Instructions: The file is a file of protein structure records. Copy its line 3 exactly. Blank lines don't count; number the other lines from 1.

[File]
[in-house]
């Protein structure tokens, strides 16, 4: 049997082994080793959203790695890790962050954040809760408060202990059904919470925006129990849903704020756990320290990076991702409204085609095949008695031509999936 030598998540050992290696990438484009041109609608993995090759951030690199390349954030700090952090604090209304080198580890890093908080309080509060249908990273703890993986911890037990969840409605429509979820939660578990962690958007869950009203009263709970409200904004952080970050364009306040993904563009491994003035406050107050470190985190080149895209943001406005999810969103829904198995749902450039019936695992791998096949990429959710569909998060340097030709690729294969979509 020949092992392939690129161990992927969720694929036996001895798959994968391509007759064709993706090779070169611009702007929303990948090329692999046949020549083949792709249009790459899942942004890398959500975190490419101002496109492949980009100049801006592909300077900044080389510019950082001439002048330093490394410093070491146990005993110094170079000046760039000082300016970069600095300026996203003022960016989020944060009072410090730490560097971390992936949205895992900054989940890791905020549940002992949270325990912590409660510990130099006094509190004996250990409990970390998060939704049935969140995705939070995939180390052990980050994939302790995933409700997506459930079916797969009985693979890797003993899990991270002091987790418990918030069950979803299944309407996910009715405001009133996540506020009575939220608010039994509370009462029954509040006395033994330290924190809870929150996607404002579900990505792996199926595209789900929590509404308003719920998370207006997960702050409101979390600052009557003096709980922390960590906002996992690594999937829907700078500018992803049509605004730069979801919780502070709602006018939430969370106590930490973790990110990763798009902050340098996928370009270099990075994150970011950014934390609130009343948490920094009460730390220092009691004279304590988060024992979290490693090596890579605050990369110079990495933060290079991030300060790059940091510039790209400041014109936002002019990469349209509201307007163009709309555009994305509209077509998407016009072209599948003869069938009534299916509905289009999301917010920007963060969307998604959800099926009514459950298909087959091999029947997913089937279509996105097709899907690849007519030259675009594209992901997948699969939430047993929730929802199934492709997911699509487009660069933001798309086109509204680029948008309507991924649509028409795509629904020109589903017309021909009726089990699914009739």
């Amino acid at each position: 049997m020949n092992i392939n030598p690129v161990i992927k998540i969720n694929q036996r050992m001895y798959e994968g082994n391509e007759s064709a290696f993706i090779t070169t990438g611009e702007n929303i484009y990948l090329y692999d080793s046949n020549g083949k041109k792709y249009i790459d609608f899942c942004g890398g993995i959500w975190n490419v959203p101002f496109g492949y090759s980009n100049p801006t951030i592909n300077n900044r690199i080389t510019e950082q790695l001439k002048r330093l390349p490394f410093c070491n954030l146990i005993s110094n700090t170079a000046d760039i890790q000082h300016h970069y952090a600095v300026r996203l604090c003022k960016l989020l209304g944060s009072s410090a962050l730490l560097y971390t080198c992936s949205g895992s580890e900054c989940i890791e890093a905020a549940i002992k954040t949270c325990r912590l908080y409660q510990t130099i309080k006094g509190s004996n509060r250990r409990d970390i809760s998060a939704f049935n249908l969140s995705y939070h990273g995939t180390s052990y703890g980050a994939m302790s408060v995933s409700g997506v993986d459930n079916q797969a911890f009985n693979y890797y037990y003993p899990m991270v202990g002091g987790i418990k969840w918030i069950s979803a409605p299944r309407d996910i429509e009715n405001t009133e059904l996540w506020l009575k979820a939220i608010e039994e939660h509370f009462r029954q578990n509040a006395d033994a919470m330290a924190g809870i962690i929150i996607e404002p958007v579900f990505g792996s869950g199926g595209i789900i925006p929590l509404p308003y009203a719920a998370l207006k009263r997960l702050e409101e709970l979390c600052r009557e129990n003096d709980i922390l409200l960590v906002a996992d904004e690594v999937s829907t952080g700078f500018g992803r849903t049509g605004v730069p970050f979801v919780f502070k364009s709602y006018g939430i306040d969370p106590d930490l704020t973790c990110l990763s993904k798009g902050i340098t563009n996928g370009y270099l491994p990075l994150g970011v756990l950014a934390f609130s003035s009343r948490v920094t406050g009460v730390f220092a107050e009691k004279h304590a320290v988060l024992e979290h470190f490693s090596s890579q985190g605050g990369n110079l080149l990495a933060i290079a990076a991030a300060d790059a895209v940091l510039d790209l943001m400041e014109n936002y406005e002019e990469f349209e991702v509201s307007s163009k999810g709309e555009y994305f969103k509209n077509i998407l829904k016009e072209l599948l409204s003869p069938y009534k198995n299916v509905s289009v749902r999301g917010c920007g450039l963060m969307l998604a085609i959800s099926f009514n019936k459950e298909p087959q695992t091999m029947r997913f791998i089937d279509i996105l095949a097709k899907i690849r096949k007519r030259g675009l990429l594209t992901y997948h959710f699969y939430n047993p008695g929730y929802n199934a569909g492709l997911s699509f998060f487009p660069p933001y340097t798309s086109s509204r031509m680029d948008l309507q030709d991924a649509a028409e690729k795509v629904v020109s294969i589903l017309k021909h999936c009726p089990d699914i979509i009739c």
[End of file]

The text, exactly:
């Amino acid at each position: 049997m020949n092992i392939n030598p690129v161990i992927k998540i969720n694929q036996r050992m001895y798959e994968g082994n391509e007759s064709a290696f993706i090779t070169t990438g611009e702007n929303i484009y990948l090329y692999d080793s046949n020549g083949k041109k792709y249009i790459d609608f899942c942004g890398g993995i959500w975190n490419v959203p101002f496109g492949y090759s980009n100049p801006t951030i592909n300077n900044r690199i080389t510019e950082q790695l001439k002048r330093l390349p490394f410093c070491n954030l146990i005993s110094n700090t170079a000046d760039i890790q000082h300016h970069y952090a600095v300026r996203l604090c003022k960016l989020l209304g944060s009072s410090a962050l730490l560097y971390t080198c992936s949205g895992s580890e900054c989940i890791e890093a905020a549940i002992k954040t949270c325990r912590l908080y409660q510990t130099i309080k006094g509190s004996n509060r250990r409990d970390i809760s998060a939704f049935n249908l969140s995705y939070h990273g995939t180390s052990y703890g980050a994939m302790s408060v995933s409700g997506v993986d459930n079916q797969a911890f009985n693979y890797y037990y003993p899990m991270v202990g002091g987790i418990k969840w918030i069950s979803a409605p299944r309407d996910i429509e009715n405001t009133e059904l996540w506020l009575k979820a939220i608010e039994e939660h509370f009462r029954q578990n509040a006395d033994a919470m330290a924190g809870i962690i929150i996607e404002p958007v579900f990505g792996s869950g199926g595209i789900i925006p929590l509404p308003y009203a719920a998370l207006k009263r997960l702050e409101e709970l979390c600052r009557e129990n003096d709980i922390l409200l960590v906002a996992d904004e690594v999937s829907t952080g700078f500018g992803r849903t049509g605004v730069p970050f979801v919780f502070k364009s709602y006018g939430i306040d969370p106590d930490l704020t973790c990110l990763s993904k798009g902050i340098t563009n996928g370009y270099l491994p990075l994150g970011v756990l950014a934390f609130s003035s009343r948490v920094t406050g009460v730390f220092a107050e009691k004279h304590a320290v988060l024992e979290h470190f490693s090596s890579q985190g605050g990369n110079l080149l990495a933060i290079a990076a991030a300060d790059a895209v940091l510039d790209l943001m400041e014109n936002y406005e002019e990469f349209e991702v509201s307007s163009k999810g709309e555009y994305f969103k509209n077509i998407l829904k016009e072209l599948l409204s003869p069938y009534k198995n299916v509905s289009v749902r999301g917010c920007g450039l963060m969307l998604a085609i959800s099926f009514n019936k459950e298909p087959q695992t091999m029947r997913f791998i089937d279509i996105l095949a097709k899907i690849r096949k007519r030259g675009l990429l594209t992901y997948h959710f699969y939430n047993p008695g929730y929802n199934a569909g492709l997911s699509f998060f487009p660069p933001y340097t798309s086109s509204r031509m680029d948008l309507q030709d991924a649509a028409e690729k795509v629904v020109s294969i589903l017309k021909h999936c009726p089990d699914i979509i009739c």